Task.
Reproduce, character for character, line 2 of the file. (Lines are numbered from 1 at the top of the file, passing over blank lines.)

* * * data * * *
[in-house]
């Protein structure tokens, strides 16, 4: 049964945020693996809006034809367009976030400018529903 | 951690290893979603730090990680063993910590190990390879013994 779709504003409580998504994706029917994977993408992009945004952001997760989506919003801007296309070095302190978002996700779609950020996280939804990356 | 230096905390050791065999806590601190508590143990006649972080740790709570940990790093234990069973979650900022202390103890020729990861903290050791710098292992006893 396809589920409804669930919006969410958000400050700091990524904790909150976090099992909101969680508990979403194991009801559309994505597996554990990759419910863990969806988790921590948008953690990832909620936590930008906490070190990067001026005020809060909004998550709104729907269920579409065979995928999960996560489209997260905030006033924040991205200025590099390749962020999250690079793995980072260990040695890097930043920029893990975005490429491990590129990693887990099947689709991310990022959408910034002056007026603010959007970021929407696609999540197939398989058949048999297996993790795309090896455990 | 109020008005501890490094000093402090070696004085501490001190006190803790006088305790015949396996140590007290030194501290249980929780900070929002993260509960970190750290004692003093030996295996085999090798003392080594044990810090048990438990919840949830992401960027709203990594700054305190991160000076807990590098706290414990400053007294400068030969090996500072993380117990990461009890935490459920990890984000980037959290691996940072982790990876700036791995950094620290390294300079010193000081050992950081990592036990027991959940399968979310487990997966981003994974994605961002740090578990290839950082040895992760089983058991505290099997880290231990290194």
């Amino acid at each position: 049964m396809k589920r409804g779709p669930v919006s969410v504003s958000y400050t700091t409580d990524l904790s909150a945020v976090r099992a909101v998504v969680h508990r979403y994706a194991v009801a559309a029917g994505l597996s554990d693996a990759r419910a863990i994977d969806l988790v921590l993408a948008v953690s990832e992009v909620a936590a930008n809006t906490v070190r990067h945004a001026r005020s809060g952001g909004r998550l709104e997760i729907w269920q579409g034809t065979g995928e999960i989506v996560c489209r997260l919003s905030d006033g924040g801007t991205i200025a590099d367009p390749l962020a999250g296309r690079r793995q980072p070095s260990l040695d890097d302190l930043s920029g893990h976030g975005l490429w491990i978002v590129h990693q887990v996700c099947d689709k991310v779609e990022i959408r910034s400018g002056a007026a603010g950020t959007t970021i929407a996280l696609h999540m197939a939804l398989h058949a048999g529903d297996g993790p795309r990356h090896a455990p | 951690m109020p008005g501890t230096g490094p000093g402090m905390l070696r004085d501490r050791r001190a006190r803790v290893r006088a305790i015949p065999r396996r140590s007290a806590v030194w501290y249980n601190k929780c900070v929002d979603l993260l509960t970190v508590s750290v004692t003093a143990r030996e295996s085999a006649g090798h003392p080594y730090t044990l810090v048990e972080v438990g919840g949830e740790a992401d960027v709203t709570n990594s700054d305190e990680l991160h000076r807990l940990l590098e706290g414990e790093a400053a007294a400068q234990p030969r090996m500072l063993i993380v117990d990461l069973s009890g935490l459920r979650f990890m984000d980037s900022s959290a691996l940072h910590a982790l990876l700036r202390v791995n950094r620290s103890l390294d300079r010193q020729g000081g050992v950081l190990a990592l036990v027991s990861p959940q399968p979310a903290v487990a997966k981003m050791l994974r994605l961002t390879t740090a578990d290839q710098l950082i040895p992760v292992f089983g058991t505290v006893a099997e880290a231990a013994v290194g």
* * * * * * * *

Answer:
């Protein structure tokens, strides 16, 4: 049964945020693996809006034809367009976030400018529903 | 951690290893979603730090990680063993910590190990390879013994 779709504003409580998504994706029917994977993408992009945004952001997760989506919003801007296309070095302190978002996700779609950020996280939804990356 | 230096905390050791065999806590601190508590143990006649972080740790709570940990790093234990069973979650900022202390103890020729990861903290050791710098292992006893 396809589920409804669930919006969410958000400050700091990524904790909150976090099992909101969680508990979403194991009801559309994505597996554990990759419910863990969806988790921590948008953690990832909620936590930008906490070190990067001026005020809060909004998550709104729907269920579409065979995928999960996560489209997260905030006033924040991205200025590099390749962020999250690079793995980072260990040695890097930043920029893990975005490429491990590129990693887990099947689709991310990022959408910034002056007026603010959007970021929407696609999540197939398989058949048999297996993790795309090896455990 | 109020008005501890490094000093402090070696004085501490001190006190803790006088305790015949396996140590007290030194501290249980929780900070929002993260509960970190750290004692003093030996295996085999090798003392080594044990810090048990438990919840949830992401960027709203990594700054305190991160000076807990590098706290414990400053007294400068030969090996500072993380117990990461009890935490459920990890984000980037959290691996940072982790990876700036791995950094620290390294300079010193000081050992950081990592036990027991959940399968979310487990997966981003994974994605961002740090578990290839950082040895992760089983058991505290099997880290231990290194």